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Champions of the 'Big Trees'

Thursday, January 27, 2011

The Indiana Department of Natural Resources-Division of Forestry maintains Indiana's records on the state's largest native trees.

The Indiana Big Tree Register (2010) has recently been published.

When reviewing this publication and comparing it to the last edition, you will see that some of the champions have come tumbling down.

First though, how are champion trees determined?

All trees are measured for their height, crown spread, and circumference.

Circumference is measured at 4-and-a-half feet above soil level.

The crown spread is the average distance from one side of the tree's crown to the other.

The champion trees must be one of the native tree species listed in the "Trees of Indiana" book written by the first state forester of Indiana, Charles C. Deam.

Now, without further ado, let's take a look at what champion trees have been located in our area.

Clay County is home to the largest White Oak in Indiana (110' high, 138' crown spread). The largest Pin Oak can be found in Greene County (109' high, 110' crown spread). Monroe County is the home for the largest Yellowwood and it is found on the Indiana University campus (57' high, 40.25' crown spread).

The largest Black Maple can be found in Morgan County (80' high, 80' crown spread), and the Canada Plum (59' high, 33.75' crown spread).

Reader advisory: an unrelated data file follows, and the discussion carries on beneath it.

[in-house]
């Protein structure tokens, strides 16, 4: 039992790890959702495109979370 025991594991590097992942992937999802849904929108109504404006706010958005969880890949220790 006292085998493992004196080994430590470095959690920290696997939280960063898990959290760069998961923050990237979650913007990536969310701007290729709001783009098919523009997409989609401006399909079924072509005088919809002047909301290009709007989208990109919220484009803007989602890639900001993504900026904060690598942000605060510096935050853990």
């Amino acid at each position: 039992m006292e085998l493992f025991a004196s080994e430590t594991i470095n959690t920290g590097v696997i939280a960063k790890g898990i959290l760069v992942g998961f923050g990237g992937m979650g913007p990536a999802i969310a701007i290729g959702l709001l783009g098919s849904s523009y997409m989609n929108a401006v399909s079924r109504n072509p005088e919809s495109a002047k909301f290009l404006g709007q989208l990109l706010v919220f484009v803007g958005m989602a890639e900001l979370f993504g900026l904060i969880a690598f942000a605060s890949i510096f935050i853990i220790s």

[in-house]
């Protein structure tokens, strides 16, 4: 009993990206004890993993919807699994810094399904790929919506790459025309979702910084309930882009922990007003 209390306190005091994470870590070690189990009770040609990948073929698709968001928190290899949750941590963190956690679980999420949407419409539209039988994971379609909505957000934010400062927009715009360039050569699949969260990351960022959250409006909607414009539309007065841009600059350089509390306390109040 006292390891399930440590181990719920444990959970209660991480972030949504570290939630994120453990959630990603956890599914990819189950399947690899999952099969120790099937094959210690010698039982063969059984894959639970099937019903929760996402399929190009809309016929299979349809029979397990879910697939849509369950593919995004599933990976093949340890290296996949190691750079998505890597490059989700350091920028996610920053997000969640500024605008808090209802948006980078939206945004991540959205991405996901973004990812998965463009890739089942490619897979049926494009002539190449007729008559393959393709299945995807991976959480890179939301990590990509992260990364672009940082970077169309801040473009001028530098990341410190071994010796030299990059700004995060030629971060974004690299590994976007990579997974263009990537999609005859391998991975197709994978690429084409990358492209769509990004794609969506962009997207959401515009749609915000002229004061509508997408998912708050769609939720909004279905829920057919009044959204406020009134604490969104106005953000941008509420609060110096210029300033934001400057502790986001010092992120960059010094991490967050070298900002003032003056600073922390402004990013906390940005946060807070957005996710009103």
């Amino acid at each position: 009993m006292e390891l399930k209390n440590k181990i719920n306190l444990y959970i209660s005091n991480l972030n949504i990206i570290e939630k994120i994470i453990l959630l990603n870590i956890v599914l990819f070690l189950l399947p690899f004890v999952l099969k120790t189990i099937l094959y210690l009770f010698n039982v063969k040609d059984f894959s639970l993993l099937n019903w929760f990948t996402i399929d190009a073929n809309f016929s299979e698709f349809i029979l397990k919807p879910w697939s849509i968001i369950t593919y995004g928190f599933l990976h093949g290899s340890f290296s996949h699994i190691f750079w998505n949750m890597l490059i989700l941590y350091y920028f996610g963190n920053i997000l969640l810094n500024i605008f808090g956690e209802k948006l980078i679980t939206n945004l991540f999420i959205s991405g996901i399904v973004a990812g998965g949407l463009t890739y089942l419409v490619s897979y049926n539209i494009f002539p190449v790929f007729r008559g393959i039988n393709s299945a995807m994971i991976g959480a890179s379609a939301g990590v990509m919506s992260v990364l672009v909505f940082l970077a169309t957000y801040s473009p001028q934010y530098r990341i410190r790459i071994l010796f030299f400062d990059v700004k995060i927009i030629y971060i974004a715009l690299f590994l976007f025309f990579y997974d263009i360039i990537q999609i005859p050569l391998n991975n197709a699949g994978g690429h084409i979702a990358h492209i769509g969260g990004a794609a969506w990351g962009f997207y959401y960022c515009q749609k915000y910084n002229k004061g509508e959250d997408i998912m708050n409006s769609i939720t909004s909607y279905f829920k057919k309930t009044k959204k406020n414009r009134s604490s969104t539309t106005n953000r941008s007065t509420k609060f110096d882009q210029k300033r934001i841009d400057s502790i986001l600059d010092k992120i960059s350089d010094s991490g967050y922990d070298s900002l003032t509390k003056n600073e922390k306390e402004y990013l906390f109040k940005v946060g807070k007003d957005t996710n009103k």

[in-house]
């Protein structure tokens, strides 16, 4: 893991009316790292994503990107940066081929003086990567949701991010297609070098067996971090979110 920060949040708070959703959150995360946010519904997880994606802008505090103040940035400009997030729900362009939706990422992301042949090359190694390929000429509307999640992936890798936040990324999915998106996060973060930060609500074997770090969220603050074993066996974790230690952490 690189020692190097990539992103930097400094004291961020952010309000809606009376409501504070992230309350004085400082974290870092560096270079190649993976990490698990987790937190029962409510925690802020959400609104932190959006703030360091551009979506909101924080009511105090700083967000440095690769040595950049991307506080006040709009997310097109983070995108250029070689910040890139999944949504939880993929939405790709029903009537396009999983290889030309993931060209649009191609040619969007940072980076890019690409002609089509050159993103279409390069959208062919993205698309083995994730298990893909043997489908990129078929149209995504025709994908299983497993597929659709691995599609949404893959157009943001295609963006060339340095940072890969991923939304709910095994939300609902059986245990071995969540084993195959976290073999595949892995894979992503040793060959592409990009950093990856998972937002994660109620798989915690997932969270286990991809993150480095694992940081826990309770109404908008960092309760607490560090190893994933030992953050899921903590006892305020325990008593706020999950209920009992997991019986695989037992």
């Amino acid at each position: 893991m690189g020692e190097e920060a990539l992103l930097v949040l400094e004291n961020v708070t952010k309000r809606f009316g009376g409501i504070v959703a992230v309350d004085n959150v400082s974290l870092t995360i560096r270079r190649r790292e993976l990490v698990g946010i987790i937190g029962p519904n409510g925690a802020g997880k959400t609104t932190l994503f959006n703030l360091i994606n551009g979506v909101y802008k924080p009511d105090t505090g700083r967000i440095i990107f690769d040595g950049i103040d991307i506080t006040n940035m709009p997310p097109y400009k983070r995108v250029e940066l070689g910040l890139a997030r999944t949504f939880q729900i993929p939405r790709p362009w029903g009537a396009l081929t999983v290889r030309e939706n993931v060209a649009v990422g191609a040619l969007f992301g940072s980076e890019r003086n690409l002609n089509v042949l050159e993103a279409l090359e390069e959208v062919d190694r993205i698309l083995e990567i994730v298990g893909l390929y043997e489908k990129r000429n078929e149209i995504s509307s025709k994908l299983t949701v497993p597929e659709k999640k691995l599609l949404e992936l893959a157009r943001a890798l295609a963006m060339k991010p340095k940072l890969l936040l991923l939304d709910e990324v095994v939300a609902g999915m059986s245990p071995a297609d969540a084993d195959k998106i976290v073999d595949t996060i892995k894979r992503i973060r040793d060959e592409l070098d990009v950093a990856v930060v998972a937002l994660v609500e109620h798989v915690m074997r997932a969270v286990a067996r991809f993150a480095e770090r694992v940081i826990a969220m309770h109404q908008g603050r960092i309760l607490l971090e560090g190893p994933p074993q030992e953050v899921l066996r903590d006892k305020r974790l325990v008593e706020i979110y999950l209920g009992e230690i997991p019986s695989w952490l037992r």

The largest American Elm can be found in Parke County (114' high, 127' crown spread).

The winner in our area for the county with the most champion trees is Vigo County.

Their claim to fame includes the Blue Ash (103' high, 89' crown spread), the Green/Red Ash (95' high, 96' crown spread), the Black Locust Honeylocust (73' high, 47' crown spread), the Thornless Honeylocust (105' high, 93' crown spread), the Swamp White Oak (134' high, 109' crown spread), and the Tamarack (82' high, 56' crown spread).

Of all Indiana counties, Vanderburgh County boasts the greatest number of Big Tree champs with 32 different species, followed by St. Joseph County with seven, and Vigo County with six.

Next up is Daviess County with four, followed by Owen County, Perry County, Posey County and Washington County with three.

On a side note, Indiana is home to three national big tree champions.

They are the American Smoketree, the Paulownia, and the Jack Pine.

Of those three trees, the Jack Pine is the only native tree species to Indiana and is included in the Indiana Big Tree Register.

The Jack Pine is located on the campus of Purdue University.

Even though it will be another five years until the next Indiana Big Tree Register is published, keep your eyes open and look out for a big tree that might be eligible for the register.

As always, if you have any questions or would like information on any agriculture, horticulture or natural resource topic, then please contact your local Purdue Extension Office at 448-9041 in Clay County or 812-829-5020 in Owen County, or reach me directly at smith535@purdue.edu.

Purdue University is an equal opportunity/equal access/affirmative action institution.

Upcoming opportunities available to you through Purdue Extension include:

* Feb. 1 -- Purdue Master Gardener Program, 6-9 p.m., Owen County Extension Office, and

* Feb. 14 -- Back to Basics: Novice's Guide to Farm Animals, 6-8:30 p.m. Various locations around the state. Cost varies. Call 448-9031 for more information.